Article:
Perhaps the founder, president and designer-in-residence at Rans, Inc., was simply proud of what he had achieved with the updated Courier, and was accepting the exigencies that come with making airplanes for the certified world.
As the old quip says, nothing succeeds like success.
All too often, we hear about general aviation businesses hanging on by a thread, scraping by in a fight to survive.
As the U.S. distributor of the mega-selling and insanely popular CT series of German-manufactured, all-composite light-sport aircraft, Peghiny has watched an industry he helped create transform itself into the brightest spot in GA.
Manufacturers' displays of new aircraft models are hardly novel at Sebring's U.S. Sport Aviation Expo, but showcasing a new aircraft facility as Tecnam did this year, hosting an open house at its new U.S. headquarters at the airport, is a first. ...
Since the introduction of the sport-pilot certificate in 2005, light-sport aircraft (LSA) have been eyed with a mixture of hopeful optimism and cautious indifference. ...
If you wonder why it took Mancuso so long to find the Bristell, the manufacturer, BRM Aero of the Czech Republic, wasn't established until late in 2009. ...
What can you do with a Sling? In today's world, an aircraft needs to be fun, stable, efficient and—most of all—useful.
Nobody would argue that the introduction of light-sport aircraft (LSA) changed general aviation in ways unseen since the golden era of Cubs and Luscombes. ...
If you've ever fooled around with a gravity knife, you can imagine the eureka moment Dr. Reiner Stemme likely experienced while trying to develop a motorglider providing both uncompromising soaring and outstanding powered performance.
The kit-built Raven light-sport bush plane was intended to become RANS' flagship crossover into the LSA world.
When the FAA approved the LSA concept at Sun 'n Fun in April 2005, many pilots saw it as an opportunity to get back into the sky at a price that wouldn't bust the family budget.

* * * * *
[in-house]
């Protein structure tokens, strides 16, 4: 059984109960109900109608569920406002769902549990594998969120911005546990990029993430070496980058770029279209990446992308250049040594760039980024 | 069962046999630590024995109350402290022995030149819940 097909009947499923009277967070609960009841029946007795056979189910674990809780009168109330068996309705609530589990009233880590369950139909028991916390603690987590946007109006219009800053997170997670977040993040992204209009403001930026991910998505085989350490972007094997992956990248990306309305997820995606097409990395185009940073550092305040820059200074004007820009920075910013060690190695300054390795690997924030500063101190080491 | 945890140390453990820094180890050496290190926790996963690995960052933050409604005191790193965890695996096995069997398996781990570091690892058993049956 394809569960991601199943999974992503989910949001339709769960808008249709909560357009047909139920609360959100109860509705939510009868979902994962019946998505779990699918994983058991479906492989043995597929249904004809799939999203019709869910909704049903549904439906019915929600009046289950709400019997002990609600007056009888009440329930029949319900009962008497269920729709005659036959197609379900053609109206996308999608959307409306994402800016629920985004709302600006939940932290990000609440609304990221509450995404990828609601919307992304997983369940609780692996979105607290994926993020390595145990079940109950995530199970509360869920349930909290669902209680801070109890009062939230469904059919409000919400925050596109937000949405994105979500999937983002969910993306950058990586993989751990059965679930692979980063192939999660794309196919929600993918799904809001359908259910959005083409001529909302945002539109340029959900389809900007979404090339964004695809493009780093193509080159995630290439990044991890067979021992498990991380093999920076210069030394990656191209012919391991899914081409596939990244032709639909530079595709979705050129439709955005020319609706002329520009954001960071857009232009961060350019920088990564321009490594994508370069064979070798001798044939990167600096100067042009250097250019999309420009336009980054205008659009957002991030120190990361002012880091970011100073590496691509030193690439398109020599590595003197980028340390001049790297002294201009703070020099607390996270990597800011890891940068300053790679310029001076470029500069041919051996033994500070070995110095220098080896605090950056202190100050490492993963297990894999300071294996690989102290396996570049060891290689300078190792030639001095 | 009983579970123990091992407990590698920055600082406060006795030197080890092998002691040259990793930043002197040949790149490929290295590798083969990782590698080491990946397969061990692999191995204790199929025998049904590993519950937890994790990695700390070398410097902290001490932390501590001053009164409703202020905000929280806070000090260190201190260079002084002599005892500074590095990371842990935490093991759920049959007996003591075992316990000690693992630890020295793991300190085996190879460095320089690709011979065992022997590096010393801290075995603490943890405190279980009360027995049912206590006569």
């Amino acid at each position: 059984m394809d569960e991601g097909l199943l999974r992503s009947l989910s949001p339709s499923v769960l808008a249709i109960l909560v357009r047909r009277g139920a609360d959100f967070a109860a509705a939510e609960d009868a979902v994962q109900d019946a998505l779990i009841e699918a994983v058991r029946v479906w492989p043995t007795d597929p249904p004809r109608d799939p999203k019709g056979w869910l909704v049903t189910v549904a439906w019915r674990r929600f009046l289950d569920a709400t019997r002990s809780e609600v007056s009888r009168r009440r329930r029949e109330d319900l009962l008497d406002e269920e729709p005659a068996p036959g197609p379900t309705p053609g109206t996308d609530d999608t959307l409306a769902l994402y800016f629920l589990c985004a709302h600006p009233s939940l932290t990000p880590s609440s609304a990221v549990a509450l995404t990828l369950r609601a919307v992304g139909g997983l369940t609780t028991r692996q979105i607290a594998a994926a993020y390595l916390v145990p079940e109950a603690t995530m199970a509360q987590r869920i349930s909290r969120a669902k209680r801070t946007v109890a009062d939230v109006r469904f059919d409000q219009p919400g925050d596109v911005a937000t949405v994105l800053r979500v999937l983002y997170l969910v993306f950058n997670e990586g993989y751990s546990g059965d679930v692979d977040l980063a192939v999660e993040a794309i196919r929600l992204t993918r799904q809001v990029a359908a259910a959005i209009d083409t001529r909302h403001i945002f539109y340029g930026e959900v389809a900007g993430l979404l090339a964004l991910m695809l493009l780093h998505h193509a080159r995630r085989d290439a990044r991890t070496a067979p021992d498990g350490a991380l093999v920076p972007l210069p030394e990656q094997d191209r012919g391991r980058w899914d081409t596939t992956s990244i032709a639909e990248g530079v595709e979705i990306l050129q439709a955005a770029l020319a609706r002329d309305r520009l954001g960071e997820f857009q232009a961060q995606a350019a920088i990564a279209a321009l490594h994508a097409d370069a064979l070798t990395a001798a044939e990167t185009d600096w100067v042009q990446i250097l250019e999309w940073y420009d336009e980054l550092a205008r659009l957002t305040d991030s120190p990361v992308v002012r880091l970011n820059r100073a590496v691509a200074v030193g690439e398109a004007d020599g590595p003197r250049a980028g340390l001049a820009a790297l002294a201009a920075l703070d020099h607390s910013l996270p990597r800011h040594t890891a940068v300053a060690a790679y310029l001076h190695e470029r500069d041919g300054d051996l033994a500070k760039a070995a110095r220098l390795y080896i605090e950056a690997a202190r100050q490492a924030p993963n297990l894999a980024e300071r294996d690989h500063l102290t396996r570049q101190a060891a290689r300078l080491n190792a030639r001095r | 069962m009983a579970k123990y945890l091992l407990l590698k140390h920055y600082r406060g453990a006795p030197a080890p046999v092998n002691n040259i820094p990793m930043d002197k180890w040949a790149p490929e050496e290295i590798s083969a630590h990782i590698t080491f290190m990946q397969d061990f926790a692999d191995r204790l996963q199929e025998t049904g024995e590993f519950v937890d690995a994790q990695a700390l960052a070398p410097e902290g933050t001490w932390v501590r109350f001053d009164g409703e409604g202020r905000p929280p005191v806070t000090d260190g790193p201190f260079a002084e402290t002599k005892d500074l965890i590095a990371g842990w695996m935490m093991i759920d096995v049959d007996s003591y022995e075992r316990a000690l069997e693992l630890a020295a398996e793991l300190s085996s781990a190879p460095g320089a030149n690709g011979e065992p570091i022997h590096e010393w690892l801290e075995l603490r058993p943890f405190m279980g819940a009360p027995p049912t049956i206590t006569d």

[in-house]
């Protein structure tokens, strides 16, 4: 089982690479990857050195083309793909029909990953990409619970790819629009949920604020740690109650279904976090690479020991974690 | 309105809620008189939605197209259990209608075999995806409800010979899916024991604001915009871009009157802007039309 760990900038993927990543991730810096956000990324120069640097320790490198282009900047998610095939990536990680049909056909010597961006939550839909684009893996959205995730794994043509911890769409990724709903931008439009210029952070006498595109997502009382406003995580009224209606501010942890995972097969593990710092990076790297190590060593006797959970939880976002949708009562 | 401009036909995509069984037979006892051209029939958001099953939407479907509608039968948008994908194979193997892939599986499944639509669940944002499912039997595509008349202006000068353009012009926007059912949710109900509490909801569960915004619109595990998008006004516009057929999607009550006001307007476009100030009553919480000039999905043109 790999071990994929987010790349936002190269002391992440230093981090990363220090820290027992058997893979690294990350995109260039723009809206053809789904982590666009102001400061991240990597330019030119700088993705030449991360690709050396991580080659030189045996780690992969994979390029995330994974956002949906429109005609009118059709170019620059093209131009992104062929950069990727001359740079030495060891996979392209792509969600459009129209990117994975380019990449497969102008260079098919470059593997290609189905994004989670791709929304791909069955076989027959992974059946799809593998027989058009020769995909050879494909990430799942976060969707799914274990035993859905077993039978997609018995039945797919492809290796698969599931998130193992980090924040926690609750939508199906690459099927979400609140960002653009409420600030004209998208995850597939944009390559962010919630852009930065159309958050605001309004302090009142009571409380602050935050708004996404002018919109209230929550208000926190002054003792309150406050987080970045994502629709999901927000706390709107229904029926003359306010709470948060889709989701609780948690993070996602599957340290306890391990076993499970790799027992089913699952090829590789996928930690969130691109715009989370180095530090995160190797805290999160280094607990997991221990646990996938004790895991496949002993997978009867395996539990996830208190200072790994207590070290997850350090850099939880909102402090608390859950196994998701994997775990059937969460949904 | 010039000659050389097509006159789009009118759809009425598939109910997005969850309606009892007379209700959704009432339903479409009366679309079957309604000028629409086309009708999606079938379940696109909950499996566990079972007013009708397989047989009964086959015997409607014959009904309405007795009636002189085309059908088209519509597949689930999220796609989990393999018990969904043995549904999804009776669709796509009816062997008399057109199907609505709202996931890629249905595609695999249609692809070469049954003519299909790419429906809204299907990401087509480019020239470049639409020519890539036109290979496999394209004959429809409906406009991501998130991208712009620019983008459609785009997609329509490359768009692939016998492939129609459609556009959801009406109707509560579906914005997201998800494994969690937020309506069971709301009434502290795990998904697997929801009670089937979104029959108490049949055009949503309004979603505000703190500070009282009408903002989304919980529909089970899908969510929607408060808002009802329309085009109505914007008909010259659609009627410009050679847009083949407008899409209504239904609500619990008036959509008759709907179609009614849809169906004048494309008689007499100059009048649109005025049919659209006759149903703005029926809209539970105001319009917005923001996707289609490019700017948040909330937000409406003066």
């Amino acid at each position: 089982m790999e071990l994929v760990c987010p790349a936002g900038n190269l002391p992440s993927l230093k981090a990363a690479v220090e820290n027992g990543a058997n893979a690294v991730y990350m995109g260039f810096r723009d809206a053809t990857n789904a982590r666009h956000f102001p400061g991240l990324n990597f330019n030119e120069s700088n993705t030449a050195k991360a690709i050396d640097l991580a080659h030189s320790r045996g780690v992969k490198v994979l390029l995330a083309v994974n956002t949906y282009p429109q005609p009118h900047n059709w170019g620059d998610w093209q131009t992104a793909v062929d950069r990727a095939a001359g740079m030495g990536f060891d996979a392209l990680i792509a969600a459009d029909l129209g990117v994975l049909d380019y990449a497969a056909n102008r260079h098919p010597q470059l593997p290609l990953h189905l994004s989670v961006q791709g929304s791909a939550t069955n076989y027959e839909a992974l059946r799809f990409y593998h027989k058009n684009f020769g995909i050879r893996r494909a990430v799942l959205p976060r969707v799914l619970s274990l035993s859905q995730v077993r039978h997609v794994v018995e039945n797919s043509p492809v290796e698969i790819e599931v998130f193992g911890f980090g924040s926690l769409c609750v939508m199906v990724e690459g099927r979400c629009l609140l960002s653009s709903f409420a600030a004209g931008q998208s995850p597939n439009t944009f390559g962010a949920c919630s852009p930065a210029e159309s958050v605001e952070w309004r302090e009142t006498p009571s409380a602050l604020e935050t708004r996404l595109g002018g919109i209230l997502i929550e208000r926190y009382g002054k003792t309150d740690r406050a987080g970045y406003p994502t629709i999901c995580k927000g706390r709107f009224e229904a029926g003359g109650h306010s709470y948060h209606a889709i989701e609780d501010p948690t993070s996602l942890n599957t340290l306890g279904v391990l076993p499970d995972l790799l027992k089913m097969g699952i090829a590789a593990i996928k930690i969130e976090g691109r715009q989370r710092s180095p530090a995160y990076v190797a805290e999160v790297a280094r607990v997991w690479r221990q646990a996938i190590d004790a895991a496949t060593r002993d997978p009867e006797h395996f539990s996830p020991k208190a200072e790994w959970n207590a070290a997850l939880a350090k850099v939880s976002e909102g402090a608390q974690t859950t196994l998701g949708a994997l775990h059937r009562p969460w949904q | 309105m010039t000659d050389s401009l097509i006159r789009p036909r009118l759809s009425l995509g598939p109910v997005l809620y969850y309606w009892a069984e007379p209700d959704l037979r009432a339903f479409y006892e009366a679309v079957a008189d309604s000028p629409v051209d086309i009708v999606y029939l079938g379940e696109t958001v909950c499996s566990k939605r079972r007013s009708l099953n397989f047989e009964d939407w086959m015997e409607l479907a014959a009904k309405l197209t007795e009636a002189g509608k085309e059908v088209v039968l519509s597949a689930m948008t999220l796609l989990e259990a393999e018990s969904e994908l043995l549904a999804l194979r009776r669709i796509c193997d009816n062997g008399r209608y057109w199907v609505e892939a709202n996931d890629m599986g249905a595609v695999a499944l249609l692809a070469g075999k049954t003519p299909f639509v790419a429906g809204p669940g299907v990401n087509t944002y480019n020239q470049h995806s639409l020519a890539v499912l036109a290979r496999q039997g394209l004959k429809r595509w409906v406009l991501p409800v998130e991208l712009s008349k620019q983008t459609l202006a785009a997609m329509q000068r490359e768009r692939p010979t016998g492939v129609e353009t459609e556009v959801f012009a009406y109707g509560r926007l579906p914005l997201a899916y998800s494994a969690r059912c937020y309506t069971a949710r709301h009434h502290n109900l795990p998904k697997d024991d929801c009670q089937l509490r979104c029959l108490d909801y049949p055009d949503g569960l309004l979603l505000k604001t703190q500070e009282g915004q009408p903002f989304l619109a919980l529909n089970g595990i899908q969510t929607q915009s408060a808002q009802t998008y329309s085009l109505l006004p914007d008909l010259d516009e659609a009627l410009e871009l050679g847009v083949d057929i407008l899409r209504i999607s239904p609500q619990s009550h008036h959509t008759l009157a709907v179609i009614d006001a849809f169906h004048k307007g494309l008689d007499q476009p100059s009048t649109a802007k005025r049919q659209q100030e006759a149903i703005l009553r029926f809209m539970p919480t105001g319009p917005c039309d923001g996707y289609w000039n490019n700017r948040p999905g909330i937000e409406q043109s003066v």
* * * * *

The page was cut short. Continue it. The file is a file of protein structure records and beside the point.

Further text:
If you need convincing that LSA represent a valuable adjunct to traditional GA models, look no further than the amphibian world.
Larry Labor followed a life path many pilots can identify with: After learning to fly in his youth, college, career (pharmacist) and family all conspired to keep him from the joys of the sky for decades.
Personal flight has never been quite the same since.
The family resemblance between the CTLSi and the original CT is clear, reflecting the series' evolutionary development.
The 10th annual U.S. Sport Aviation Expo drew a near-record crowd of more than 20,000 to Sebring Municipal Airport (SEF) in mid-January for what has become the nation's premier sport-aircraft showcase and the kickoff to general aviation's annual...
No doubt you've heard about the light-sport aircraft (LSA) category and the sport-pilot (SP) rule. Let's take a look to help you decide whether LSA is the right nest for you.
It's the first day of the AOPA Summit in Fort Worth, Texas, and I'm sitting in a diminutive S-LSA known as the SAM.
Since our last buyer's guide, we've weathered a government shutdown and an LSA market still coping with a modestly recovering economy.
One of my favorite websites is Gizmag, a kind of Dyson vacuum for all the latest tech/science/gadget newsbits that come at us every day. ...
Last month, I shared Erik Lindbergh's highlights of his first solo flight in an ultralight aircraft—that just happened to be an electric-powered airplane: the GreenWing International eSpyder e280.
It's a sidewalk-egg-frying, breath-gasping hot Southeastern U.S.
There's an ineffable pleasure, a kind of shy excitement, that comes with sitting down with an aviation luminary you've admired for some time. ...
My bird of silent wing is the new, long-anticipated GreenWing eSpyder LS280.
We're shooting the breeze inside the big, brand-new 80x80-foot hangar they've just completed—at their very own country airport.
"You've got the RV grin on your face," says my genial demo host Mitch Lock, and indeed, I do.
Jon Hansen has been a major player in the LSA movement since it was merely a twinkle in the FAA's eye.
That's the question that pops into my mind, 10 minutes into my Magnaghi Sky Arrow 600 demo flight with Hansen Air Group's Mike Hansen.
For many sport aviation-industry watchers at this year's Aero trade show—it's the annual European bash right after our Sun 'n Fun—the star attraction was Peter Funk's magnificent FK51 Mustang.